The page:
Do you like the look of the popular chippy, shabby chic style? In today’s tutorial, you can learn how to create a shabby chic, rustic kitchen cabinet using reclaimed windows. See the step-by-step process to build a DIY outdoor kitchen cabinet with vintage windows. You will love how this cabinet looks.
Remember when we remodeled our 1940’s beach cottage? Well, we replace all the old original windows at that time. Although the exact construction date is in question, the cottages endured Hurricane Hazel, which devastated a large portion of the North Carolina coastline in 1954.
We saved the windows without a clue what we might do with them. However, they had survived many storms for over 75 years, and throwing them away was a shame.
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Table of contents
- What To Do With Reclaimed Windows?
- The Plan for a DIY Shabby Chic Kitchen Cabinet
- Supplies for A DIY Reclaimed Window Rustic Kitchen Cabinet
- Painting Shabby Chic Kitchen Cabinet
- Add Reclaimed Windows
- Build a Platform for DIY Cabinet (optional)
- Install Cabinets
- Add a Faux Drawer Door
- Add Shelving
- Finished DIY Shabby Chic Kitchen Cabinet With Reclaimed Windows
What To Do With Reclaimed Windows?
We have used reclaimed windows for many projects over the years and felt certain an idea would come to us.
I’ll share some other projects and ideas at the end of this tutorial.
Brad came up with this plan and did most of the work. I can’t wait for you to see the Shabby Chic Kitchen Cabinet he made for the outdoor kitchen.
I’ll give you the materials and resources we used to construct the cabinets; however, the dimensions will vary based on the size of the reclaimed windows.
The Shabby Chic Kitchen cabinet is almost complete in the image below; however, wait until you see it finished.
The Plan for a DIY Shabby Chic Kitchen Cabinet
Here are the factors to consider when building a rustic kitchen cabinet with reclaimed windows.
- The size of your windows.
- Do you plan to strip the old windows and repaint them?
- Where are you planning to use the cabinet?
- What is the purpose of the cabinet?
- Hardware choices should be considered.
- How will you finish the cabinet base? Paint or stain?
- Will the cabinet be free-standing or built-in?
First, we were fortunate that all the reclaimed windows were the same size, making the construction simple.
We love the shabby chic look of chippy white paint, so there is no need to repaint the windows.
The plan for our cabinet is to provide outdoor kitchen storage and a protective cover for the outdoor TV.
Also, the cabinet would be built-in, using the outdoor kitchen wall as the cabinet back.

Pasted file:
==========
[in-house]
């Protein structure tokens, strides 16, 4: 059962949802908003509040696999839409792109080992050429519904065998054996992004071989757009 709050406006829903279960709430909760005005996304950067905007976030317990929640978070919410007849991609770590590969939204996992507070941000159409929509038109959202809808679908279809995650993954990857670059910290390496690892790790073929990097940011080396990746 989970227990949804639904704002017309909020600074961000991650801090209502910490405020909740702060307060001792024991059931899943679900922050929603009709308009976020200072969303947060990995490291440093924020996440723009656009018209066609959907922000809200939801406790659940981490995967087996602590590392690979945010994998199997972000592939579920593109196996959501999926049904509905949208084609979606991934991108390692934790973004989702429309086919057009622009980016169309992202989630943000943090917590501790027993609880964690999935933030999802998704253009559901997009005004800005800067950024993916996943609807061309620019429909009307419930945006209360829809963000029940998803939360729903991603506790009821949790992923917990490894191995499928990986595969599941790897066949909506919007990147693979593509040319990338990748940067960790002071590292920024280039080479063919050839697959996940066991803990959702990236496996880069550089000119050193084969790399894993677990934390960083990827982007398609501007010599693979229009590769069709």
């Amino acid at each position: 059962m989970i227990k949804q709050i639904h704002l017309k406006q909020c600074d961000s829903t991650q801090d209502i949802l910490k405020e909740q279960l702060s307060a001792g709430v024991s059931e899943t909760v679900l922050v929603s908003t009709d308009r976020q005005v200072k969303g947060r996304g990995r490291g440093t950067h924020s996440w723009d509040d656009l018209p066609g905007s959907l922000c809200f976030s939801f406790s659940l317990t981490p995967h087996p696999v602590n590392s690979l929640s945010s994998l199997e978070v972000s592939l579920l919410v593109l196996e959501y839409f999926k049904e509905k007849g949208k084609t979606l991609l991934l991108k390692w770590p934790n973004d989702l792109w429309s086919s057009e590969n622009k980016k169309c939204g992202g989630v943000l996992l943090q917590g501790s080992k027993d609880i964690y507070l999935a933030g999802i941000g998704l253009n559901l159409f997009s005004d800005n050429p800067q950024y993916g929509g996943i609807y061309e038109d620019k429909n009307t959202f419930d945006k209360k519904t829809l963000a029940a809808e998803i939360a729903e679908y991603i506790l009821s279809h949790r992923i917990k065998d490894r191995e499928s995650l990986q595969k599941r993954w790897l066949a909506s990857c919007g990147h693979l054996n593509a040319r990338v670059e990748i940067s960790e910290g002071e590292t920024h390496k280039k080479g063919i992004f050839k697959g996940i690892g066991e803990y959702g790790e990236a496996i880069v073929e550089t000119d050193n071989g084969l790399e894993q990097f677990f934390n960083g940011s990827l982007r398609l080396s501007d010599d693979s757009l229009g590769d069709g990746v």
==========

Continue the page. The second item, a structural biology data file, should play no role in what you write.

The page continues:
In addition, to achieve the rustic kitchen cabinet style we desired, a faux reclaimed wood technique was used to paint the new lumber.
The final step was to draw a plan for the DIY cabinet that would consider the desired purpose and window sizes.
It was necessary to install the windows horizontally to provide a space for the TV. However, the side windows need to be installed vertically to make the cabinet work in the space provided.
So this was our plan on paper.
All three cabinets will be 15 inches deep and 6 feet tall. The center unit is 37 1/2 inches to accommodate the width of the TV and horizontal window size. The two side units are 31 inches to accommodate the vertical width of the windows.
Supplies for A DIY Reclaimed Window Rustic Kitchen Cabinet
While determining what materials would be needed to build the kitchen cabinet, we decided to construct three separate cabinets and then attach them.
The size of the entire cabinet felt overwhelming to manage as one piece. Plus, the three units can be disassembled and used in other areas if we remove the cabinet from this space.
We began with the center cabinet, which has an open area between the two windows.
Materials For Three Cabinet Frames
- 18 – 2″x8″x8′ Lumber for Frame
- 6 – 2″x 6″ x 8′ Lumber for Shelves
- 3 – 2″x 4″ X 8′ Lumber for the platform base (optional)
- 7 – 8′ Door Stops
- 1 – 4×4 thin, smooth plywood
- 6 – Door Pulls
- 4 – eye hooks
- 2 – chains
- Wood Glue
- Paintable Caulk
- Wood Screws
- L Brackets
- 28 – Shelf Clips
- 14 – Rustic Door Hinges
- 8 – Barn Door Latches
- Oil-Based Stain Classic Grey
- Antique Pewter Spray Paint
- French Linen Chalk Paint or Aged Grey Chalk Paint
- Old White Chalk Paint or Linen Chalk Paint
Tools for Construction
Here are the tools used to build the DIY cabinet frames.
Building The Cabinet Frame
After the lumber is cut to size and the biscuit joiner is used to cut the joints, assemble the frames of the cabinets.
Apply wood glue to the adjoining edges of the lumber and the biscuit joint.
Add biscuits and align the two boards and use the bar clamps to secure the connection.
You will want to leave the clamps on for a minimum of 30 minutes. Then allow the glue to cure overnight before moving to the next step.
You will repeat this process for all four sides of each cabinet and all the dividing sections.